The year was 2005 and Tata Motors announced that it will manufacture a car — a budget-friendly car for the lower middle class, which otherwise would have never harboured dreams of buying one. The idea was novel and Tata seemingly had its heart in the right place. However, what happened afterwards is a case study that is taught in marketing and PR schools across the globe.
Keeping aside the controversy of the Singur plant, the fact that Tata Nano could never really become a phenomenon it was projected to be, boiled down to its marketing. In a country, where cars are a status symbol, Tata failed to adjust its marketing pitch and became the cataclysmic disaster it is known today.
A cheap or an affordable car? — the dichotomy of Tata Nano
The car was tiny, slow, not the safest in crashes, and early examples had an unfortunate tendency to catch on fire. But all of those shortcomings could have likely been overcome or ignored if not for one unexpected fatal flaw: It was too cheap for its good.
In 2009, the much-anticipated car was launched in two variants: a basic model priced at Rs.1,12,735 and the luxury version costing Rs.1,70,335. Indians, and the world, were in awe. In American dollars, the car cost a mere $2500. In 2010, the Tata’s were able to sell 9000 units of their unique car.
In a year, however, Nano had lost its steam, selling a meagre 500 units in 2011. It became clear that Indians were not willing to buy a ‘cheap’ car. For the consumers, there was a difference between affordable and cheap. Unfortunately, Nano fit the bill for the latter. The production eventually came to a halt in 2019, when the losses became overbearing for the multinational company.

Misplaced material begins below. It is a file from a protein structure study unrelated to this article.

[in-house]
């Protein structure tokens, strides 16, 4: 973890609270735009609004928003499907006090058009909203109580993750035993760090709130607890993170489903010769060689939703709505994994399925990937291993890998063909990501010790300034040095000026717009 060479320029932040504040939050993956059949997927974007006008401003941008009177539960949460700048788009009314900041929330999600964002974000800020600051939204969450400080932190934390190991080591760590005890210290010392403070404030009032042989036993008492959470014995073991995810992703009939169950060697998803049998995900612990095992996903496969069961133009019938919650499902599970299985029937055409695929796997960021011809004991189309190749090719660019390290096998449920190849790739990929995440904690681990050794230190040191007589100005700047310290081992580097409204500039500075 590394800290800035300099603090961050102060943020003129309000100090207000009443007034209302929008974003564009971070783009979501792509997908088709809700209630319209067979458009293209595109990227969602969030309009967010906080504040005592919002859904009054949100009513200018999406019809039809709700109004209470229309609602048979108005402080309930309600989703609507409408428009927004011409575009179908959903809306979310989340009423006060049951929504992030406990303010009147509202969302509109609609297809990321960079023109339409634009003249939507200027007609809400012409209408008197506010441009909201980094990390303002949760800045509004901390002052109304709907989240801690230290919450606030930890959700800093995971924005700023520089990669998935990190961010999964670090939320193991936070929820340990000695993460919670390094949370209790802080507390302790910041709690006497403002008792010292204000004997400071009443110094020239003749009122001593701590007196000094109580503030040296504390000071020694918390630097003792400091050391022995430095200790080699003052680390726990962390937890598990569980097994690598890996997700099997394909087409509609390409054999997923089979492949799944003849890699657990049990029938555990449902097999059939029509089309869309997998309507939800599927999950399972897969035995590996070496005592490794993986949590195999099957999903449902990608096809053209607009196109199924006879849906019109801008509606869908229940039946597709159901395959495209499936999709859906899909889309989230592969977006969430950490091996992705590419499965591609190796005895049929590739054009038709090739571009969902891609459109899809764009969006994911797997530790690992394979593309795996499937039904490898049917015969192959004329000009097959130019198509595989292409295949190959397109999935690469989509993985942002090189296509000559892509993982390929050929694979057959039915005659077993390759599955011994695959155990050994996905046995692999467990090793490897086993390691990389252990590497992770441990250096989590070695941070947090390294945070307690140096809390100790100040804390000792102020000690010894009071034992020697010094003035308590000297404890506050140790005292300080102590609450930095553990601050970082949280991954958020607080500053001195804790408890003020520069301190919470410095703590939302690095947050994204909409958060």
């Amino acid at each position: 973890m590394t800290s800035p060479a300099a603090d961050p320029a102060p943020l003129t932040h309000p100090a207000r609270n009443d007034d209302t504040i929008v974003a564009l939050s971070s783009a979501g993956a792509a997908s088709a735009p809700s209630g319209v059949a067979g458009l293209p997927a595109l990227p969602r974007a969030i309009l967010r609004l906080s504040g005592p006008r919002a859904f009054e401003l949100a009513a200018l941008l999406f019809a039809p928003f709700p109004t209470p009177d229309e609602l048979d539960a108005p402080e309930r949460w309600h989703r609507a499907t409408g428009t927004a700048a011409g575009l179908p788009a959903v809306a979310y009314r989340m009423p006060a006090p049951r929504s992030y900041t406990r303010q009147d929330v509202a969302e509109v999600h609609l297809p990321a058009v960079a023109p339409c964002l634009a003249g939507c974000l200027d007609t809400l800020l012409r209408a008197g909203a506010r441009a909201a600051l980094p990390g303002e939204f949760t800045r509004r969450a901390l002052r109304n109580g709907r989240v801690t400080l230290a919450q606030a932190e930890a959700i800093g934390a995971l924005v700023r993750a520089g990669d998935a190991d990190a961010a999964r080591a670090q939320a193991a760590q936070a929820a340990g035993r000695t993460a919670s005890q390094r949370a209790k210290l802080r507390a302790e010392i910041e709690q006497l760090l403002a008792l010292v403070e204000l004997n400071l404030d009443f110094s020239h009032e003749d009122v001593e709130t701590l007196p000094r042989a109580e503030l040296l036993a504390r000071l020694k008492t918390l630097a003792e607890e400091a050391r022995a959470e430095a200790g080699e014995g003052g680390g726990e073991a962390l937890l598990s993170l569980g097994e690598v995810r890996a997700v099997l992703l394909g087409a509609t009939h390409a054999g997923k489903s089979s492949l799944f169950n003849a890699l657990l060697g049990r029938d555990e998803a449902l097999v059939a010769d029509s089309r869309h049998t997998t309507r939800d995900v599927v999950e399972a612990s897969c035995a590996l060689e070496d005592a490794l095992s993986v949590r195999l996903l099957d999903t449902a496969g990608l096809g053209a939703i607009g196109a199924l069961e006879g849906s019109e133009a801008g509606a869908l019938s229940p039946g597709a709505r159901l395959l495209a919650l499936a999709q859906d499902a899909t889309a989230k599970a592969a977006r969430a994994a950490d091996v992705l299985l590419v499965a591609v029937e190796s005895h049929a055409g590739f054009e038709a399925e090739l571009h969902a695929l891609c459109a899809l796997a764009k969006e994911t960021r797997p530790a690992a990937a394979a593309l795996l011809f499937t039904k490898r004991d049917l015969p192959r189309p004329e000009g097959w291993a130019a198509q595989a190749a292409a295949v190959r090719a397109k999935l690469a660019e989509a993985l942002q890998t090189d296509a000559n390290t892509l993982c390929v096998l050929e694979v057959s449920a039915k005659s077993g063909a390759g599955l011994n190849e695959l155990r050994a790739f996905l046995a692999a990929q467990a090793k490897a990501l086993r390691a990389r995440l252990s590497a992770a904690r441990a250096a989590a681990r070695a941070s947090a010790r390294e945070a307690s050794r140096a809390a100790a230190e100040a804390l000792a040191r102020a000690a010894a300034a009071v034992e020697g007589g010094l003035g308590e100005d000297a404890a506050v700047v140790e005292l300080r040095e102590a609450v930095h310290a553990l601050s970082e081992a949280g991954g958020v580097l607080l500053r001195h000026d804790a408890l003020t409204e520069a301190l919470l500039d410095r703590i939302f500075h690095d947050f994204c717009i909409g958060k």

Read More: From “people’s car” to ZERO production in 2019, the road for Tata Nano comes to an end
Nano’s failure can be Tata’s code for success
However, what made Nano a trailblazing failure, can also be a tipping point for its success, if Tata is willing to take the risk. The future of the automobile sector is electric and Tata is going headfirst into the sector.
Reportedly, Tata Motors has its eyes firmly set on producing 50,000 EVs in the next fiscal year starting April. If it can deliver on the targets, the EV business could potentially generate revenue of Rs 5,000 crore for Tata Motors in FY23 itself.
According to an ET report, Tata has steadily increased the number of EVs sold in the pre-dominantly petrol, diesel in the Indian market. Tata Motors sold 350 EVs in FY19, which increased to 1,300 the following fiscal year and to 4,200 in FY21.
Its EV volume in the ongoing FY22 is expected to be 17,000-18,000 units. In the first nine months of FY22, Tata Motors sold around 10,000 EVs.
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The Chinese company has emulated Nano
Nano with its compact and slim design can be the perfect, affordable EV car for the masses. Chinese carmaker Wuling Hong Guang which disrupted the electronic vehicle market in China by selling 119,255 units in 2020 has come up with another model. Incidentally, the car is named Wuling Nano and has a distinctively similar look and feel as that of Tata Nano.